On the trail of rare blood clots

04.08.2021 - By Science in Action

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On Wednesday the EU’s EMA and UK’s JCVI announced a suspected correlation between vaccination and an extremely rare type of blood clot. Prof Sabine Eichinger is a co-author of a new paper suggesting a link with vaccination or the immune response to Covid vaccination and suggests the name VIPIT for the condition. One of her patients died at the end of February having presented with a rare combination of symptoms – blood clots and a low blood platelet count. Sabine tells Roland the dots they have managed to join in the story so far.

Scientists at Fermilab in the USA posted four papers and announced an exciting development in particle physics that might lift the curtain on science beyond the Standard Model. Their measurement of something known as g-2 (“gee minus two”, just fyi), by measuring with phenomenal accuracy the magnetic properties of muons flying round in circles confirms a 20-year old attempt at a similar value by colleagues at Brookhaven. At the time, it was breathtaking but suspicious. Muons, rather like heavy electrons, don’t quite behave as the Standard Model might have us believe, hinting at fields and possibly particles or forces hitherto unknown. Dr. Harry Cliffe – a member of the LHCb team who found something similarly weird two weeks ago - describes the finding and the level of excitement amongst theorists worldwide.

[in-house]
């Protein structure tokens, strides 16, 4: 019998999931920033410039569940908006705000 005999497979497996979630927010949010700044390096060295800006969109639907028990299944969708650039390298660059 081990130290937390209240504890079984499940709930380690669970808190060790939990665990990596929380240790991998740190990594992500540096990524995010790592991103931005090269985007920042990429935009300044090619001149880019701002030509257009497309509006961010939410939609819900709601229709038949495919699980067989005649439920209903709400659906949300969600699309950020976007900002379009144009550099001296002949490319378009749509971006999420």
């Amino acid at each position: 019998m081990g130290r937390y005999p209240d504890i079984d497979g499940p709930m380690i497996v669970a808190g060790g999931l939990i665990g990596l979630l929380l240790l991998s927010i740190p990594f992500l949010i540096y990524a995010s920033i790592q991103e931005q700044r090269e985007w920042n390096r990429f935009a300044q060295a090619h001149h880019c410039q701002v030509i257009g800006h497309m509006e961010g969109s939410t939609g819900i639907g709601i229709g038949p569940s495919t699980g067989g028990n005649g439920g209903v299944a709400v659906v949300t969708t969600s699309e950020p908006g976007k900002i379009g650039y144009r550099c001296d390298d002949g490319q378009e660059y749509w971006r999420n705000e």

Superfans around the world have learned to speak fluent Klingon, a fictional language originating from Star Trek. In a quest to understand the science behind these languages often dismissed as gobbledygook, Gaia Vince has been speaking to some of the linguists responsible for creating these languages. It’s time for her to relax the tongue, loosen those jaw muscles and wrap her head around the scientific building blocks embedded in language and what languages like Klingon tell us about prehistoric forms of communication.

Meanwhile, primatologist Edward Wright of the Max Plank Institute has been hanging out with mountain gorillas in Rwanda and recording the sound of their “chest clapping”. As he describes in the journal Scientific Reports his work confirms what scientists have long suspected - that the famous gesture - often portrayed in films - is a measure of size and strength - allowing communication in the dense, tropical forests in which the animals live.

Image: Platelets, computer illustration. Credit: Sebastian Kaulitzki /Science Photo Library via Getty Images

Presenter: Roland Pease
Producer: Alex Mansfield

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